This Mexican Town Paid the Price for Trump’s Attacks on Fordby
Ford’s plant would have employed thousands, fueled growth
Now, Mexican state scrambling to find tenant to finish project
It juts up from the vast arid plains of central Mexico, a hollow shell of steel beams that serves as a harbinger of the damage Donald Trump’s “America First” push could wreak on trade partners across the globe.
This was to be no ordinary auto plant. The Ford Motor Co. project, about four hours north of Mexico City, was hyped as the region of San Luis Potosi’s biggest private investment ever, a $1.6 billion facility that would have employed almost 3,000 people and added a half-percentage point to the state’s economic growth.
San Luis Potosi state still owes money on the land that it bought and donated to Ford. Now, it’s scrambling to regain control of the abandoned site and find a new tenant to pick up the pieces. That’ll be no easy feat as Trump floats the idea of a border tax of up to 20 percent and continues his Twitter attacks against American companies that ship jobs abroad. When Dearborn, Michigan-based Ford up and scrapped its project on Jan. 3, it became at least the second foreign company in Mexico to bow to the pressure.
“Ford was going to be the engine to make us grow faster,” said Gustavo Puente, head of the state’s economic development office. “The worst part has been the uncertainty about what Trump’s policies will do.”
Ford has said its decision was influenced by demand, and the company said in an e-mailed statement Tuesday that it’s “working with the local community to ensure we do the right thing.”
“We canceled the plant down in Mexico because the bottom line is we saw what was happening with” slowing small car sales, Chief Executive Officer Mark Fields told analysts on a Jan. 26 conference call. “We didn’t need the capacity any more and it didn’t make any sense to add it.”
For the folks of San Luis, it’s been a crushing blow. On the day of the Ford announcement, a local mom-and-pop equipment rental service there watched a fourth of its income go with it. And if General Motors Co. or BMW AG pack up, too? Well, people around here don’t want to think about that.
“We’ve heard rumors that others may leave,” said Karla Chavez, who works as an administrator at the equipment-rental company, Mapein, which earned about $4,000 a month from the Ford project and expected contracts to keep coming in over the next several years. “All we can do is wait.”
One out of every eight workers in San Luis is employed by the auto sector, all of it made possible by the decades-old North American Free Trade Agreement that’s propelled millions of Mexicans into the middle class and which Trump is now threatening to shred. In his inaugural speech, he blamed such accords for stealing American jobs, leaving “carnage” in its wake. Hostilities between President Donald Trump and his counterpart, Enrique Pena Nieto of Mexico, could derail $584 billion in trade between the border nations.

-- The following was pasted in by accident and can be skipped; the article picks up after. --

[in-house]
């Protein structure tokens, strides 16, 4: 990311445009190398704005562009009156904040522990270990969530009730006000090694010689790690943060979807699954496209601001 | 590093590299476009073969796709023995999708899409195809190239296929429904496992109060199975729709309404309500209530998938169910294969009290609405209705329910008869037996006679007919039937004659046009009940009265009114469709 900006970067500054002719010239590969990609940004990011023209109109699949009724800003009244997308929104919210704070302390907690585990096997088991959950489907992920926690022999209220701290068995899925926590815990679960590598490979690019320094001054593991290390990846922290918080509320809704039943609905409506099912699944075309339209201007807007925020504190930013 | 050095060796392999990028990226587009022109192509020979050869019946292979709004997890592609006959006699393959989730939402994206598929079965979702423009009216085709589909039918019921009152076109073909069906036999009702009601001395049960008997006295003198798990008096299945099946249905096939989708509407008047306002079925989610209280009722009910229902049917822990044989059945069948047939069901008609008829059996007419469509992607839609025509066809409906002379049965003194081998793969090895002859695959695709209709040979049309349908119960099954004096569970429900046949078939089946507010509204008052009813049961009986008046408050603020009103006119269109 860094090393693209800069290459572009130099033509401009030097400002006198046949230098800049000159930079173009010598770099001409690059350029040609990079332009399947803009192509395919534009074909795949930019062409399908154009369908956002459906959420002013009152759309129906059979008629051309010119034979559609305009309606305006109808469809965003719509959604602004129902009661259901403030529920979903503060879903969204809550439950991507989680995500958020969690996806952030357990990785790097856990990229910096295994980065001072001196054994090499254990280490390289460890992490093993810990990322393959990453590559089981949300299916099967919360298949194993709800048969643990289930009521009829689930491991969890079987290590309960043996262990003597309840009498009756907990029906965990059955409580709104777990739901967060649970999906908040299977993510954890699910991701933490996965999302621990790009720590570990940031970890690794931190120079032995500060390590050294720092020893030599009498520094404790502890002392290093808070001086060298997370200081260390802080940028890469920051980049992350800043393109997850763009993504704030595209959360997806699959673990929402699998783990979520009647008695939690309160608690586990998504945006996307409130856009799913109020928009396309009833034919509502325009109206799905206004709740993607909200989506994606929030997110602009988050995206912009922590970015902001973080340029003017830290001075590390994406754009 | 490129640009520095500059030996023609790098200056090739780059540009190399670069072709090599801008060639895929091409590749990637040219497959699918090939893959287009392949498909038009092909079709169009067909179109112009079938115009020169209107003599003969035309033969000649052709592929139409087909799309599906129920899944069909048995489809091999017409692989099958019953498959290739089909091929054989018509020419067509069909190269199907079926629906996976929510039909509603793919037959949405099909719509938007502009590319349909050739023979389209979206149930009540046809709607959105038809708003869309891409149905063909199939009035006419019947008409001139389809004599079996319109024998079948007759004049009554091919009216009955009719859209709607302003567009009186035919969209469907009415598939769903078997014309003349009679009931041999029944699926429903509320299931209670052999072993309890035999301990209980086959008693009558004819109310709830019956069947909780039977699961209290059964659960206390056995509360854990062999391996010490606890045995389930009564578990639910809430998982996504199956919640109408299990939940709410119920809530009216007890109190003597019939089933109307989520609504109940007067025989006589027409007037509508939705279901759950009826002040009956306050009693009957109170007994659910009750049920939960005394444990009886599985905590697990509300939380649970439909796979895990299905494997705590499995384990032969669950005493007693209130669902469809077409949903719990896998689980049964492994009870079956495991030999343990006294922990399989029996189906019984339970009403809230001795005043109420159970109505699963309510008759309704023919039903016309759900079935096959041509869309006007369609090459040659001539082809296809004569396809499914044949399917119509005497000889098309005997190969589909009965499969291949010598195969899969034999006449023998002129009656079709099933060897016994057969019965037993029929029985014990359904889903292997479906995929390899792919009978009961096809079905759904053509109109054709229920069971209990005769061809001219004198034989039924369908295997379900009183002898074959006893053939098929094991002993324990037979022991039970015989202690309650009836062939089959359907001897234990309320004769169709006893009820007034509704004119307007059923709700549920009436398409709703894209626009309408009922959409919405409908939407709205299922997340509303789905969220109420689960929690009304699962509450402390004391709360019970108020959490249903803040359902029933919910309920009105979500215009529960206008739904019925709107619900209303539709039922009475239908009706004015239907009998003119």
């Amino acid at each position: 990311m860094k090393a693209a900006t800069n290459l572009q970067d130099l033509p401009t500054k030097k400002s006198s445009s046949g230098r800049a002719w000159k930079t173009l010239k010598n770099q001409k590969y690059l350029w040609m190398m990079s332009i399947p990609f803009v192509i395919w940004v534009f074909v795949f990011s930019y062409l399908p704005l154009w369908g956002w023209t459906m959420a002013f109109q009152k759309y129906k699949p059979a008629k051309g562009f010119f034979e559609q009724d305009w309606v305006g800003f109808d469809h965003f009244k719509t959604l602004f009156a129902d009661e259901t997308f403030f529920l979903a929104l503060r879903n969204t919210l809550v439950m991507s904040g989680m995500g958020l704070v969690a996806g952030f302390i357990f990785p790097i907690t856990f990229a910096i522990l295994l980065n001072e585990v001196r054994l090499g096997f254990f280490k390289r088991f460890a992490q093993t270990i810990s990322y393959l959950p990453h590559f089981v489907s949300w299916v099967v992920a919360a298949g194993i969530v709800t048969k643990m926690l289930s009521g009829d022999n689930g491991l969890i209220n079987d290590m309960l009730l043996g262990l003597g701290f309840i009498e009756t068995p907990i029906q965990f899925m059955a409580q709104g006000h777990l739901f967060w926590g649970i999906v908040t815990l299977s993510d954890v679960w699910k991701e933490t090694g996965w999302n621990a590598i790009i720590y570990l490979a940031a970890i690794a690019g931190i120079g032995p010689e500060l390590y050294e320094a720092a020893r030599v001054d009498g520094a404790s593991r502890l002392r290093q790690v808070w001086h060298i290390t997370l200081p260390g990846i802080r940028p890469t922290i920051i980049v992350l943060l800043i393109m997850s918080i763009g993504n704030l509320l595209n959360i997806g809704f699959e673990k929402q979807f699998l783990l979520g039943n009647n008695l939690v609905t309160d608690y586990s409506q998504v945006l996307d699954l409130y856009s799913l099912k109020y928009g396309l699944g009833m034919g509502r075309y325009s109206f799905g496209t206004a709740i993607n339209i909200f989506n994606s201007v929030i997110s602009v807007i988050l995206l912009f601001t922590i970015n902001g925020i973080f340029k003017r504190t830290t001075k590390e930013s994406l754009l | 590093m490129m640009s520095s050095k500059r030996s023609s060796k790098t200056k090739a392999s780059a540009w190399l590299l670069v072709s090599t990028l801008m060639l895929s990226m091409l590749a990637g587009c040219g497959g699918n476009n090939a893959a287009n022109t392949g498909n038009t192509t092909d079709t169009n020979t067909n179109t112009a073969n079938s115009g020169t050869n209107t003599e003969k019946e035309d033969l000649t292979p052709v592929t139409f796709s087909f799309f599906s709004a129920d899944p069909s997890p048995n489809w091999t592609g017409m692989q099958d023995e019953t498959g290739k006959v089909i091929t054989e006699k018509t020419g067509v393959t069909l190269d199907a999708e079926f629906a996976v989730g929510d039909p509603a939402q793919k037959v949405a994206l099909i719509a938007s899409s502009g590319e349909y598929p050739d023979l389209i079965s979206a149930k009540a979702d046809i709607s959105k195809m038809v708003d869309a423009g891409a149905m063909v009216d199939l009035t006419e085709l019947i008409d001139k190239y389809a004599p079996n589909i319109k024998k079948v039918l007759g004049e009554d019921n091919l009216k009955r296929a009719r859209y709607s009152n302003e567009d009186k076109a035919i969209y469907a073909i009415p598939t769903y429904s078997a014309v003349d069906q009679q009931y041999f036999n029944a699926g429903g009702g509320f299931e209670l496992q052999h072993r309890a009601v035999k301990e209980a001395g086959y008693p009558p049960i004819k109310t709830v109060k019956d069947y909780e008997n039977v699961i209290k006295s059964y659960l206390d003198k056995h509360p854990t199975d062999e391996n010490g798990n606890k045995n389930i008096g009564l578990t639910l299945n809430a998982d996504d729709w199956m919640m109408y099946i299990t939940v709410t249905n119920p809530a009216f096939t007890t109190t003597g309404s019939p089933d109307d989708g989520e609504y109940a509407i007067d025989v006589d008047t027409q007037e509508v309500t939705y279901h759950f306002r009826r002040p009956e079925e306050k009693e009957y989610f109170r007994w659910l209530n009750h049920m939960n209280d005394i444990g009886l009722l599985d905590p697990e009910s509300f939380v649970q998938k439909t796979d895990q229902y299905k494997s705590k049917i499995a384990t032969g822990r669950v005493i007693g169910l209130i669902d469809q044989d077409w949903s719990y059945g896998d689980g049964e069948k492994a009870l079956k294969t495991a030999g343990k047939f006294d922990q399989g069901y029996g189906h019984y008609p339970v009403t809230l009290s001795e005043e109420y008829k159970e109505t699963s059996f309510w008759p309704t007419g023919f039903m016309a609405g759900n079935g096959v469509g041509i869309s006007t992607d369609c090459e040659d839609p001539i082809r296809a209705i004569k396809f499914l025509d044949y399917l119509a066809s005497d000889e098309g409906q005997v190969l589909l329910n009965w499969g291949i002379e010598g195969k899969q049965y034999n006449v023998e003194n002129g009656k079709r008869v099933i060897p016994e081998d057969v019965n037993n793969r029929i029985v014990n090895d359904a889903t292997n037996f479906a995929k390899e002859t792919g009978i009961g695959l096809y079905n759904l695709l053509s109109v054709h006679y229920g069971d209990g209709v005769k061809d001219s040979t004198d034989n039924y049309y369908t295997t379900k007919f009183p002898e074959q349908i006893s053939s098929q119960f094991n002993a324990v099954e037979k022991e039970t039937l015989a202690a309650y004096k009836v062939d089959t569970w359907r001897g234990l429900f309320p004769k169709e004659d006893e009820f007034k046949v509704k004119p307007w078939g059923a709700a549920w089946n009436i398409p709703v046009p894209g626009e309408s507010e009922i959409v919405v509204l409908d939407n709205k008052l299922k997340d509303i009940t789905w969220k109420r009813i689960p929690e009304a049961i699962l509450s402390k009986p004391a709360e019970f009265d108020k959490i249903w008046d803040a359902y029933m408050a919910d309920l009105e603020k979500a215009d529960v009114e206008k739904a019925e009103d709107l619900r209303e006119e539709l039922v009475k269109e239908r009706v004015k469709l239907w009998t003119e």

Concern that one of the world’s largest bilateral trade relationships is headed for a break has depressed the Mexican peso, which is down almost 12 percent since the U.S. election on Nov. 8. On Wednesday, the peso added 0.3 percent to 20.77 per dollar as of 10:26 a.m. in New York.
Trump last month demanded Mexico pay for a border wall, and Pena Nieto responded by canceling an official state visit. As relations between the two leaders deteriorate, the nervousness that tinged conversations at cafes and job lines in San Luis is turning into panic.
“So many jobs were coming. Now, everyone is asking management if they’re going to pick up and leave,” said Javier Hernandez, who assembles transmissions for Eaton Corp. “We’re also wondering if demand is going to go down. Maybe they’ll have to fire people.”
None of that bodes well for San Luis Potosi state, which donated 220 hectares (about 540 acres) of the 280-hectare plot to Ford. The city government donated the rest. Ford’s president of the Americas, Joe Hinrichs, said shortly after the cancellation that the company will return the land to the government of Mexico. Ford now plans to build the Focus compacts it would have made in San Luis at its existing plant in Hermosillo, Mexico.
On a recent afternoon, the site along what’s known as the industrial corridor was cordoned off, the heavy machinery idled. Contractors like Mapein were warned to pick up their equipment quickly before looters got to it first.
“We’re not sure what to do with this land,” said Puente, from the local economic development office. “We could get it back, but we don’t really want land that we haven’t even paid for. I’d rather have the liquidity than a park that we may or may not be able to sell.”